Providence St. Joseph Health, one of the nation's largest nonprofit health systems, was an early adopter of mobile on-demand healthcare app Medicast, which launched about three and a half years ago, billing itself as the "first mobile-app-based house call service." In mid-2016, Providence St. Joseph took its relationship with Medicast one step further by acquiring the Mountain View, Calif., startup.
Providence St. Joseph, which has an internal digital innovation group, invests heavily in new technology. Providence Ventures, its $150 million healthcare venture capital fund, typically seeks to invest $8 million to $15 million in early- to mid-stage health IT and medical device and diagnostics firms that offer promising technology solutions to healthcare challenges.
Providence Ventures has invested in patient feedback tech firm Binary Fountain, surgical blood-loss monitoring provider Gauss Surgical, remote video interpreting business Indemand Interpreting, and children's wearable activity tracker Sqord, among others.
Providence leaders believe there are "key transformative strategies that healthcare incumbents absolutely need to nail," said the fund's managing general partner and the health system's chief digital officer, Amazon veteran Aaron Martin. These key strategies include creating a digital platform that simplifies the healthcare experience for consumers; bringing patients customized and targeted treatments through genetic medicine; and building "a culture of innovation."
Transforming Patient Care
Health systems aren't the only big organizations interested in health startups. CB Insights noted in October that the digital health sector was headed to a "record year" of $7.2 billion in funding to private firms that aim to transform hospital patient care.
CB Insights found 82 private digital health companies — operating in 15 categories — with a direct effect on hospitals' patient care, including those that touch on cleanliness, patient referrals, monitoring, care coordination, readmissions, diagnostics and medical records.
Investors include health venture firms, accelerators, the Mayo Clinic, and corporate venture arms such as health insurer-supported BlueCross BlueShield Venture Partners, pharmaceutical company-backed Merck Global Health Innovation Fund, GE Ventures, and Samsung Ventures.
Money Flows To Medical Device Startups
Earlier in the year, CB Insights noted that corporations or corporate venture arms, including pharmaceutical company Johnson & Johnson, medical device companies Medtronic and Boston Scientific, and HMO Kaiser Permanente, had been making major investments in medical device startups. As of early August, there had been more than 50 corporate deals channeling more than $833 million to private medical device companies.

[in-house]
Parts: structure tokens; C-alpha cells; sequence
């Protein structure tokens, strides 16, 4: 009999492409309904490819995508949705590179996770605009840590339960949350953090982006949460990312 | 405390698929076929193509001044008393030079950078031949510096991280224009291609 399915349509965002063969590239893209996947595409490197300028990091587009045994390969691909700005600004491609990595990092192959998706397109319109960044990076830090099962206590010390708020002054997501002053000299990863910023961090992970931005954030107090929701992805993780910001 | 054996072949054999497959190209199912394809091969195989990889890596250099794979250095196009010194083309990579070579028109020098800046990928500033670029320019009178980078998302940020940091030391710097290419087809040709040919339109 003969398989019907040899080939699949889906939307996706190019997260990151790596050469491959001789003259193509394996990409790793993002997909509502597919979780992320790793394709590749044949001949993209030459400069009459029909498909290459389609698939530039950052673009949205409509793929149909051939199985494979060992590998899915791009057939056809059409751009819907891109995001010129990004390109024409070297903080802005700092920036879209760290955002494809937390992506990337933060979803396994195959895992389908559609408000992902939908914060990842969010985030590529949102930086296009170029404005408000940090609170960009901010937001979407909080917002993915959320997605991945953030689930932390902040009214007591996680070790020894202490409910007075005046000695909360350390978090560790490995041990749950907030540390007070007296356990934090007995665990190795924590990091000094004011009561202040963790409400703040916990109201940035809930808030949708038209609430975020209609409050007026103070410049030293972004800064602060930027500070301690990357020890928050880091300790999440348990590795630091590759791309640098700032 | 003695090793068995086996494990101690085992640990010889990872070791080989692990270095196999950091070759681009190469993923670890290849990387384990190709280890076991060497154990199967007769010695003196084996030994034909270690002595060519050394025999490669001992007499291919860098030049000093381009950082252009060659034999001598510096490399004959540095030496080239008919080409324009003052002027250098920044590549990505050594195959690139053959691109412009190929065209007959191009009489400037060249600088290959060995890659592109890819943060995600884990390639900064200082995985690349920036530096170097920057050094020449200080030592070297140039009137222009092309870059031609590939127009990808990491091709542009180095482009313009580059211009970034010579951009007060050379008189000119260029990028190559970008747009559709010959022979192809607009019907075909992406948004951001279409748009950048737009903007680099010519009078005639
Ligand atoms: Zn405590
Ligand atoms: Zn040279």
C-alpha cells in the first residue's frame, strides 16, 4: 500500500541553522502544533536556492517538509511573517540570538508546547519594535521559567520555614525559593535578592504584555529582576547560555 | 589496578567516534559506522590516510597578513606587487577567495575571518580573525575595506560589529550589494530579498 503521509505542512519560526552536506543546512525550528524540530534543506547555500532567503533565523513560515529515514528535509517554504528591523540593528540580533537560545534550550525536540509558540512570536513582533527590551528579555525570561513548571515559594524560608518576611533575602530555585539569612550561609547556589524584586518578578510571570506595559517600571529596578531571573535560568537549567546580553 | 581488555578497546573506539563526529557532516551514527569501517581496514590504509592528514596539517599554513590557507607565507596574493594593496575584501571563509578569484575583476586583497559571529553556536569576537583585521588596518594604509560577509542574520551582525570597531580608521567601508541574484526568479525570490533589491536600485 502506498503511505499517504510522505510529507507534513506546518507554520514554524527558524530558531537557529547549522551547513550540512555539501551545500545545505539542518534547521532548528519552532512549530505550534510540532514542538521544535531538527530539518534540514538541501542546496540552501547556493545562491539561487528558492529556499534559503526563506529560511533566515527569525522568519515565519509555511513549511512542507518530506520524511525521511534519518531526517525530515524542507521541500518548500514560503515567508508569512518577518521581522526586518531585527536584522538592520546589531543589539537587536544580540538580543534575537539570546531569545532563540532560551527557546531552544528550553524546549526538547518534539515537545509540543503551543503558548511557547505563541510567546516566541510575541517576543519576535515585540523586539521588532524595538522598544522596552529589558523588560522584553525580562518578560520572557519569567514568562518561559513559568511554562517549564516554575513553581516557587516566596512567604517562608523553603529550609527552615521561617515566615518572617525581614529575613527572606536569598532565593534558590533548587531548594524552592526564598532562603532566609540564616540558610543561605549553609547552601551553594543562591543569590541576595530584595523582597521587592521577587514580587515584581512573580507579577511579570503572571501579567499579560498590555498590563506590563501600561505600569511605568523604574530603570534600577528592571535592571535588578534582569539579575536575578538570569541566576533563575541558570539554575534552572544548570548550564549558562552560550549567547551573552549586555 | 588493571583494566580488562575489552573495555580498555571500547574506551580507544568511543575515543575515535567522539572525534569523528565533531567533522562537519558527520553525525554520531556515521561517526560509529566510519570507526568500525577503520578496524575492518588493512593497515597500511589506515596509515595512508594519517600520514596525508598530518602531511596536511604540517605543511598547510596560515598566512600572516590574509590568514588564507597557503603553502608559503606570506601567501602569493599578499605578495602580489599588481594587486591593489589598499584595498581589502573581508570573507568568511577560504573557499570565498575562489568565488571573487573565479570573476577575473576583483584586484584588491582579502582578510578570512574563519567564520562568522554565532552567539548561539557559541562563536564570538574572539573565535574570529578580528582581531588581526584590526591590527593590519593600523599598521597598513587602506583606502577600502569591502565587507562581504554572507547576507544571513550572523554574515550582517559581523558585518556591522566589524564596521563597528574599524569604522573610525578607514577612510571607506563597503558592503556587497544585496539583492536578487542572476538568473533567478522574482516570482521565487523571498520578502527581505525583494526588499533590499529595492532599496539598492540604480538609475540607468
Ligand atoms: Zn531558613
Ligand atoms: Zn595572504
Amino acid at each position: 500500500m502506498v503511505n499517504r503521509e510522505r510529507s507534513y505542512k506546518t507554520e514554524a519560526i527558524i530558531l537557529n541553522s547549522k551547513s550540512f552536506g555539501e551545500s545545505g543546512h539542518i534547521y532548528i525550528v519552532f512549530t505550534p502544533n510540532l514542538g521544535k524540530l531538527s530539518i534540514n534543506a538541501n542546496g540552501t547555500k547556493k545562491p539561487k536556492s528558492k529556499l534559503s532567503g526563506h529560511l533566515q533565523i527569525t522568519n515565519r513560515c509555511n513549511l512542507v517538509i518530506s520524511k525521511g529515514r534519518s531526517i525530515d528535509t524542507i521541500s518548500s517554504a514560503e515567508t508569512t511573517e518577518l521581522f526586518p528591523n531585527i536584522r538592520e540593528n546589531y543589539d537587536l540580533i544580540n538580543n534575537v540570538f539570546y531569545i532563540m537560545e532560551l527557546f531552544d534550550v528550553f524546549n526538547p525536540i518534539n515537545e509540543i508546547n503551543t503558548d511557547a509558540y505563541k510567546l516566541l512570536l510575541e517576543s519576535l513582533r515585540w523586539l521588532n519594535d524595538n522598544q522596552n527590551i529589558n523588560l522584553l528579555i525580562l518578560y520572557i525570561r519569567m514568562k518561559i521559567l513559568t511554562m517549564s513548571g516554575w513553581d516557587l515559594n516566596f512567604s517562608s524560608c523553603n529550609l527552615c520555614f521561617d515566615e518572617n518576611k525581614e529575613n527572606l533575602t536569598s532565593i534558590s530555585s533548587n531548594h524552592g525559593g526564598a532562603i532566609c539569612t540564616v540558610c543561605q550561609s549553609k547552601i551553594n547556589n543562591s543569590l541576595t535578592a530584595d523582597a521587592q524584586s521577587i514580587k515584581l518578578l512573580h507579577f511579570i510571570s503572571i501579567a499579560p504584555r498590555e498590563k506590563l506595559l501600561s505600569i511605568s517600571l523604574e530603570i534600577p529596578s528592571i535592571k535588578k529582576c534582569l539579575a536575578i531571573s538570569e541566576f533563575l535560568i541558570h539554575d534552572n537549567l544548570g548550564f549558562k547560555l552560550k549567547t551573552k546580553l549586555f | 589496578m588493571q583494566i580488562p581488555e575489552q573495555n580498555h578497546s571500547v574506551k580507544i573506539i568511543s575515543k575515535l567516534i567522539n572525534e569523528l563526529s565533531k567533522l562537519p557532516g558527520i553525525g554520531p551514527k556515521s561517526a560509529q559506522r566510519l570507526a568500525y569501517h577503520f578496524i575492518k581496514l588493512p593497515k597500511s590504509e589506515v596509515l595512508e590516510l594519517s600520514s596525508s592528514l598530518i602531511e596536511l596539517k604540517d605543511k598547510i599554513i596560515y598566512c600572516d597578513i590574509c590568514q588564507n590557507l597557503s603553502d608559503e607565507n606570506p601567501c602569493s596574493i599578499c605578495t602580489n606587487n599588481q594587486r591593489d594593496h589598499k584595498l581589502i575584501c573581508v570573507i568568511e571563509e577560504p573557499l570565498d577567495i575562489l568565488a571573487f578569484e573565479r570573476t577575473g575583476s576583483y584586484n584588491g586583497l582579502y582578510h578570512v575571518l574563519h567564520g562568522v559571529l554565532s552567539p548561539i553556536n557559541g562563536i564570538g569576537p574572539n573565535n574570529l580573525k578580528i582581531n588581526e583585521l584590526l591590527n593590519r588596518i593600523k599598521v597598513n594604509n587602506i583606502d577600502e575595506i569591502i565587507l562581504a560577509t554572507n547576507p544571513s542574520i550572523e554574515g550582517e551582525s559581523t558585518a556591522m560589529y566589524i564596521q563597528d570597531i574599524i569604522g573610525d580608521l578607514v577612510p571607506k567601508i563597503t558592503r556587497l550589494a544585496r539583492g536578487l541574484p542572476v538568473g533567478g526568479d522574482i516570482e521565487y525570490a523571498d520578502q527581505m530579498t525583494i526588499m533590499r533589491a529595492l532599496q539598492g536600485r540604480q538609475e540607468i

Among the deals were a $75 million Series C round to Acutus Medical from GE Ventures and other investors, and a $52 million Series B round from backers including Johnson & Johnson Innovation and pharmaceutical giant Pfizer Venture Investments to personalized cancer-treatment firm RefleXion Medical.
In addition to Pfizer, Merck and J&J, big pharma players involved with venture investing in medical device startups include Roche, Novartis, Eli Lilly, AstraZeneca and GlaxoSmithKline.
Improving Care and Lowering Costs Through Technology
Heritage Group, a venture capital firm backed by strategic-investor health industry companies, including hospitals, health plans and drug distributors, has been active in investing in startups.
In early 2016, for example, Heritage Group made a $13.6 million Series B investment in Aver Inc., a medical bundled payment and data management firm. Co-investors included GE Ventures and drug and medical-products distributor and logistics giant Cardinal Health Inc.
“As healthcare shifts into value-based care, payers, providers and employers will continue to look for ways to better align cost and quality in care delivery," Heritage Group Managing said Director Rock Morphis.
Whether looking to embrace cutting-edge treatments, new digital patient platforms, simplified payment systems, data analytics technology or a more innovative culture, veteran healthcare corporations are realizing the value of investing in and acquiring startups. Becoming entwined with the right company may be the most efficient way for corporates to participate in the multifaceted transformation taking place in healthcare.